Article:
this fear, there is always a danger of it turning into hysteria
and repressive measures. Such a possibility in Croatia isn't
completely ruled out.
    * Feral Tribune was founded in 1984, during the communist regime,
as a satirical feature of Split weekly newspaper "Nedjeljna
Dalmacija". Many times, Feral defended itself before
communist court of law, but charges were always dropped.
    In independent Croatia, Feral Tribune began its life as an
independent newspaper in 1993. Besides its famous satirical part,
there was also serious journalism which criticized the autocratic and
nationalist regime led by Franjo Tudjman. Due to its exceptional
satire, which placed it as one of the top world satirical newspapers, and
thanks to its courage and professionalism, Feral won many
international journalistic acclaims and prizes.

                                * * *
    By Farhad Mammadov

    It is not still known when the visit of the Azerbaijani
president Heidar Aliev to Iran planned long ago will take place.
It is notable that after the talks held in Iran by the delegation
headed by Azerbaijani minister of economic development Farhad
Aliev in January, both sides were stating the visit would take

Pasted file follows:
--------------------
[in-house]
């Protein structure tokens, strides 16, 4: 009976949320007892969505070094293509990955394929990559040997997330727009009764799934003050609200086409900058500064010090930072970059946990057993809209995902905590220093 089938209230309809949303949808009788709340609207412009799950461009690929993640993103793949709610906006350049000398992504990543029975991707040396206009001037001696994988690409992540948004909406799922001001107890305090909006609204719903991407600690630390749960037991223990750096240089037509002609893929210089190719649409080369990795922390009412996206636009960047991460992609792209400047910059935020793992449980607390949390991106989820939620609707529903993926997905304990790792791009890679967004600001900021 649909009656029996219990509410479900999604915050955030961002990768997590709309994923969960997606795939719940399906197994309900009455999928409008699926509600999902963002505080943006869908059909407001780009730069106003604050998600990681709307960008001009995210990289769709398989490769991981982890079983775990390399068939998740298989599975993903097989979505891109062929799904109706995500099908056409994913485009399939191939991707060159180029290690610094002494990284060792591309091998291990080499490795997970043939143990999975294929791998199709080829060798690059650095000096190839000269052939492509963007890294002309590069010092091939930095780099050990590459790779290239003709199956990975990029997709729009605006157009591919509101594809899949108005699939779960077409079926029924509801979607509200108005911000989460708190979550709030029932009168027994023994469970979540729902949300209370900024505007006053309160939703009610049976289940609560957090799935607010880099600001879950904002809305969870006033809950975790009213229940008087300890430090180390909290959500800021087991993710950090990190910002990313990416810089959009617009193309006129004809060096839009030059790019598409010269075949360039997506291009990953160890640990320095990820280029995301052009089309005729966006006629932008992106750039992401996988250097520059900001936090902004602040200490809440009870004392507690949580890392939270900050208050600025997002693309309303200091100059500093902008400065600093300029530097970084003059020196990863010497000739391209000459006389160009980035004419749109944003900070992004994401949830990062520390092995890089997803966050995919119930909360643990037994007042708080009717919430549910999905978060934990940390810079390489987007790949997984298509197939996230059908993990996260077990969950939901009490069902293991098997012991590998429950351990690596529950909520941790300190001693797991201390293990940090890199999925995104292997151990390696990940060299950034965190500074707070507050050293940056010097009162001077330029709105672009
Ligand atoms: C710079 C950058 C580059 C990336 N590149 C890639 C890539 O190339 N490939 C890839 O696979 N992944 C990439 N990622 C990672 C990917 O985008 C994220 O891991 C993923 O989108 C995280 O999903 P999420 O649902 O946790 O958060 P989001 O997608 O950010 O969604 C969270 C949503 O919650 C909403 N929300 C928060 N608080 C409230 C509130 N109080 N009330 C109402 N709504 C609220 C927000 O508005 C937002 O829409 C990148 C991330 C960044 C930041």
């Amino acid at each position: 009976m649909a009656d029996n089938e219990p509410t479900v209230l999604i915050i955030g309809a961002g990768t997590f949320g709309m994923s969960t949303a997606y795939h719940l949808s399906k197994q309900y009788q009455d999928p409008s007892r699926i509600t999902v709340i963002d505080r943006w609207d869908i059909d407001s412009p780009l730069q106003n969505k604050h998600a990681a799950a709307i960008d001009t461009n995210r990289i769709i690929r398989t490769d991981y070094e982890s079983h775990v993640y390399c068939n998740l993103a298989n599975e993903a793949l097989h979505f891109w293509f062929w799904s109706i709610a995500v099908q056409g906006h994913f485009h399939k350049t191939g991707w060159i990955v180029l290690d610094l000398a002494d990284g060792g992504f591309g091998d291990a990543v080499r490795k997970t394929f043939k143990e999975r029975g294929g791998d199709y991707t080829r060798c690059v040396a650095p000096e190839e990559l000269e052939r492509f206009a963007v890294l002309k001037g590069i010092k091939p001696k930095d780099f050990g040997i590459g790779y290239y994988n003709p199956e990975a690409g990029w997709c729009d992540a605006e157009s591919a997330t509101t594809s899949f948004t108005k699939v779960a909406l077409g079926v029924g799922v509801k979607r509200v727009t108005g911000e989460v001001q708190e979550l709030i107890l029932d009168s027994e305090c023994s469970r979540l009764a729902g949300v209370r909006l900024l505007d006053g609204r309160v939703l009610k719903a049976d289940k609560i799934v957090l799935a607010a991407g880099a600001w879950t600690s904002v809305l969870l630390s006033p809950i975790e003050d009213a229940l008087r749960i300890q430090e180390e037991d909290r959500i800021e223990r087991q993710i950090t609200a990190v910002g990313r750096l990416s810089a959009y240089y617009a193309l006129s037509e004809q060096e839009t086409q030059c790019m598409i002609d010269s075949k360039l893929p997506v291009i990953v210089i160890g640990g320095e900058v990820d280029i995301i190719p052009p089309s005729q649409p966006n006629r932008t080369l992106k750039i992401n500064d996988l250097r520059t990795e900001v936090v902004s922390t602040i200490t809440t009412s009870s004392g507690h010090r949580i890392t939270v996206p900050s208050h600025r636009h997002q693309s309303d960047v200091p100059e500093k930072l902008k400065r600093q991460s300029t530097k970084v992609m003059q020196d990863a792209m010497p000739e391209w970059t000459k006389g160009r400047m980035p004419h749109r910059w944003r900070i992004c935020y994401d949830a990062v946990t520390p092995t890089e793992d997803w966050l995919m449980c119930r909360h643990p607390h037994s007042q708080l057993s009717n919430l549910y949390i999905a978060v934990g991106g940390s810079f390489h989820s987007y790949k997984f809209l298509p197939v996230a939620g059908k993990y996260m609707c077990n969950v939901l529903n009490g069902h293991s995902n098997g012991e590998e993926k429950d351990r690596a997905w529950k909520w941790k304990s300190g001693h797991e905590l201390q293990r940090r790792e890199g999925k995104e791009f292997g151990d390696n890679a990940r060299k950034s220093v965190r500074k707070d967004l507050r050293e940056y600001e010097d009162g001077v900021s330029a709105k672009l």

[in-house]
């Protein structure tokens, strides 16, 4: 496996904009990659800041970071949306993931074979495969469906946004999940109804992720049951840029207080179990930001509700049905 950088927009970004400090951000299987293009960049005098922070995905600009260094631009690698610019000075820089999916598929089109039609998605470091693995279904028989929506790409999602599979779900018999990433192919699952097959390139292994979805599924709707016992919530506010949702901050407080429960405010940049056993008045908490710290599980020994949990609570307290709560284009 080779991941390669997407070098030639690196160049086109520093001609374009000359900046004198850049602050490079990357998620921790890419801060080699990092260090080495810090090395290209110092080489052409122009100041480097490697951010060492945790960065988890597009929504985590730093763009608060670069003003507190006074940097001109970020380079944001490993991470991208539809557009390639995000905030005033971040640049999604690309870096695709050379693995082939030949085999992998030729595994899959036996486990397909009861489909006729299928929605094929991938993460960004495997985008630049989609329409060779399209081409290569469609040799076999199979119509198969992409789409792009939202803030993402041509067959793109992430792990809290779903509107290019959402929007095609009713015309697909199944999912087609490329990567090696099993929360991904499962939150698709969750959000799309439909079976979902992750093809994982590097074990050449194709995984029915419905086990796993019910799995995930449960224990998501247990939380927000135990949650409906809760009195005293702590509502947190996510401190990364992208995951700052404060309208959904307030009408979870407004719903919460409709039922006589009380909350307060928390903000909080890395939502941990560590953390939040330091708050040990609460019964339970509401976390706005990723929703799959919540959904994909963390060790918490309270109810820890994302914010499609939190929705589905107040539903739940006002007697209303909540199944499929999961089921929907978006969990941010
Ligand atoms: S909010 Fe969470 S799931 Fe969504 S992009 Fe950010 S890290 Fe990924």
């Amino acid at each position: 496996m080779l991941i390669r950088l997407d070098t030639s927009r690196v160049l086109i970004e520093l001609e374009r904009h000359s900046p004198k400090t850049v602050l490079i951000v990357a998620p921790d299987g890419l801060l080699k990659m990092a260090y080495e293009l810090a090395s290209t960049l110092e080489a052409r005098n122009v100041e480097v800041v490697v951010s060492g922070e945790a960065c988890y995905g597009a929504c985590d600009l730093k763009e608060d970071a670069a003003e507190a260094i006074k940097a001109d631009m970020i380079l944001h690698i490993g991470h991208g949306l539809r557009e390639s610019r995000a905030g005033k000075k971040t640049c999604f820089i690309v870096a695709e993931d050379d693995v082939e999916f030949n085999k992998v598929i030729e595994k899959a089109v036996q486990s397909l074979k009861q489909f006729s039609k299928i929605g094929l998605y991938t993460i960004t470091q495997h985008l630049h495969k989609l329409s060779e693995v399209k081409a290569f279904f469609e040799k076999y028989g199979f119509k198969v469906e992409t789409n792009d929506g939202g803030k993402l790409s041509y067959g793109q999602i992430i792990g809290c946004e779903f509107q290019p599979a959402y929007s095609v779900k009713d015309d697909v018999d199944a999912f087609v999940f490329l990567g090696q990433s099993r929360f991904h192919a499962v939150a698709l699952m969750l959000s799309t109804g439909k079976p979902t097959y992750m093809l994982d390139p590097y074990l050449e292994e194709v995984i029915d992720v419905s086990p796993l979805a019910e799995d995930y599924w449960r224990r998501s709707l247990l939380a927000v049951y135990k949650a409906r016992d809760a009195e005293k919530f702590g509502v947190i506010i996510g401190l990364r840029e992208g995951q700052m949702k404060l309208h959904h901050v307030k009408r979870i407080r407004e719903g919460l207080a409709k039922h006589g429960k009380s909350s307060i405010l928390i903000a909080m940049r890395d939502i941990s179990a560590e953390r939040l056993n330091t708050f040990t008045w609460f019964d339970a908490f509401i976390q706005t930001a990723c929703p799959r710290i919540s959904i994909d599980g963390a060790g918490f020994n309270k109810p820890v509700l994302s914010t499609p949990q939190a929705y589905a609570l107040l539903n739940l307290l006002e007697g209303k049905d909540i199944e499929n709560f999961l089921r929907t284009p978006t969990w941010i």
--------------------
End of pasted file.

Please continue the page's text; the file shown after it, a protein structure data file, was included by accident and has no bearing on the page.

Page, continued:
place soon. According to the official sources, Mr. Aliev was to
visit Iran in late February, but there appeared problems in the
health of the President and he had to undergo a medical treatment
in the U.S. in February 2002. But the reason of postponing Aliev's
visit to Iran until now is related with the United States' sharp
position with respect to that country.
    As it turned out, the U.S. has included Iran into the
"triangle of harm" and regards the country as one of the key dangers
for civilization. But Azerbaijan is a strategic partner of the
U.S. and simply supports the U.S. position in the struggle against
terrorism. In such a condition, how correct is the policy
of Aliev's trip to Iran and concluding an agreement on "friendship
and partnership" there, as well as agreements in the economic
field profitable for Iran?
    On the other hand, no changes have happened between